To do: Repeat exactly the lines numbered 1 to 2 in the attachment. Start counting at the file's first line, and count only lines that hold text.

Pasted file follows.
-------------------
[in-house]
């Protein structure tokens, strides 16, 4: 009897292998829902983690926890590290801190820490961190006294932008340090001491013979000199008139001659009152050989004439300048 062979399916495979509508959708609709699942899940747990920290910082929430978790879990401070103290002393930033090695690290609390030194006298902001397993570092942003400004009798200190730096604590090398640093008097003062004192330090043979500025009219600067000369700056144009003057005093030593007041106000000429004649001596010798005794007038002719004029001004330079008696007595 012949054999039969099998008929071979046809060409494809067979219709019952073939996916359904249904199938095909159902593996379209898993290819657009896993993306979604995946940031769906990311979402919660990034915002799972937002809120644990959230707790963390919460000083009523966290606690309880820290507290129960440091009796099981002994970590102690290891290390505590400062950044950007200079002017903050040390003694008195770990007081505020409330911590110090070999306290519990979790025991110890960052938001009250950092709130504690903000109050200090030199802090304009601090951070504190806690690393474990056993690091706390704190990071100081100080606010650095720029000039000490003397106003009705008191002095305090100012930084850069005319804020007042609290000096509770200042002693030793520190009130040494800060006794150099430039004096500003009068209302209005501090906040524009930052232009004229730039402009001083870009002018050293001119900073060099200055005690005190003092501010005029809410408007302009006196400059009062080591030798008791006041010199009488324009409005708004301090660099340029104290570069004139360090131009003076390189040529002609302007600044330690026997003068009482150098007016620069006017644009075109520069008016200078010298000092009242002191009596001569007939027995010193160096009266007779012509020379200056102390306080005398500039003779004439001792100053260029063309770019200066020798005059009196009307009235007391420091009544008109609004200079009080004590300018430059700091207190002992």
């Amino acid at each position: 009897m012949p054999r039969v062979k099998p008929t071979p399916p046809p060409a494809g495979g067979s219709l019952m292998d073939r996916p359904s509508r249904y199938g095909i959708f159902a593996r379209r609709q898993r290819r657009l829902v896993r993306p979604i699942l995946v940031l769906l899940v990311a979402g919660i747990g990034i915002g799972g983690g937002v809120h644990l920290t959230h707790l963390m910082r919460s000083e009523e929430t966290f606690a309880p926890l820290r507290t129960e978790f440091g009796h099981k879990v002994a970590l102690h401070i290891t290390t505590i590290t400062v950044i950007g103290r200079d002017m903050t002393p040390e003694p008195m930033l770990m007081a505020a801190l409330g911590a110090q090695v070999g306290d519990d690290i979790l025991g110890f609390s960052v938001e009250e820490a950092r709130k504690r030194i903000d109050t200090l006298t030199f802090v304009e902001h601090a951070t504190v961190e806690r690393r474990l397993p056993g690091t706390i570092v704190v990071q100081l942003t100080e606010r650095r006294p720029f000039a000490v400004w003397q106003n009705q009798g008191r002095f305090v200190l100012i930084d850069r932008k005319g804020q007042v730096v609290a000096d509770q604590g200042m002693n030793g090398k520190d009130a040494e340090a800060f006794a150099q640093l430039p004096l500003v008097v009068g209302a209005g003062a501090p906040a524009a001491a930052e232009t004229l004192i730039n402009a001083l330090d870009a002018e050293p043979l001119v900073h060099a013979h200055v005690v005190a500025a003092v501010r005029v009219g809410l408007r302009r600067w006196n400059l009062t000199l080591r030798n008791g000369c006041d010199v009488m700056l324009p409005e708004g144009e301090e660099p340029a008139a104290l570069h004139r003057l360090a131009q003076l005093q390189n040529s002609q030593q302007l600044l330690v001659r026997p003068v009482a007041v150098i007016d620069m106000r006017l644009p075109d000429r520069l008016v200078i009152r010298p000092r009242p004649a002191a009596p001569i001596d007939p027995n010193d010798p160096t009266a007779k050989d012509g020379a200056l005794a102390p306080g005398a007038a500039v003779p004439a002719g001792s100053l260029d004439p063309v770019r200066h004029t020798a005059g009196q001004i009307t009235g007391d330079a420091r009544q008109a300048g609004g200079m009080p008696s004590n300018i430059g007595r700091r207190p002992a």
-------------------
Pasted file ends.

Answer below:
[in-house]
């Protein structure tokens, strides 16, 4: 009897292998829902983690926890590290801190820490961190006294932008340090001491013979000199008139001659009152050989004439300048 062979399916495979509508959708609709699942899940747990920290910082929430978790879990401070103290002393930033090695690290609390030194006298902001397993570092942003400004009798200190730096604590090398640093008097003062004192330090043979500025009219600067000369700056144009003057005093030593007041106000000429004649001596010798005794007038002719004029001004330079008696007595 012949054999039969099998008929071979046809060409494809067979219709019952073939996916359904249904199938095909159902593996379209898993290819657009896993993306979604995946940031769906990311979402919660990034915002799972937002809120644990959230707790963390919460000083009523966290606690309880820290507290129960440091009796099981002994970590102690290891290390505590400062950044950007200079002017903050040390003694008195770990007081505020409330911590110090070999306290519990979790025991110890960052938001009250950092709130504690903000109050200090030199802090304009601090951070504190806690690393474990056993690091706390704190990071100081100080606010650095720029000039000490003397106003009705008191002095305090100012930084850069005319804020007042609290000096509770200042002693030793520190009130040494800060006794150099430039004096500003009068209302209005501090906040524009930052232009004229730039402009001083870009002018050293001119900073060099200055005690005190003092501010005029809410408007302009006196400059009062080591030798008791006041010199009488324009409005708004301090660099340029104290570069004139360090131009003076390189040529002609302007600044330690026997003068009482150098007016620069006017644009075109520069008016200078010298000092009242002191009596001569007939027995010193160096009266007779012509020379200056102390306080005398500039003779004439001792100053260029063309770019200066020798005059009196009307009235007391420091009544008109609004200079009080004590300018430059700091207190002992």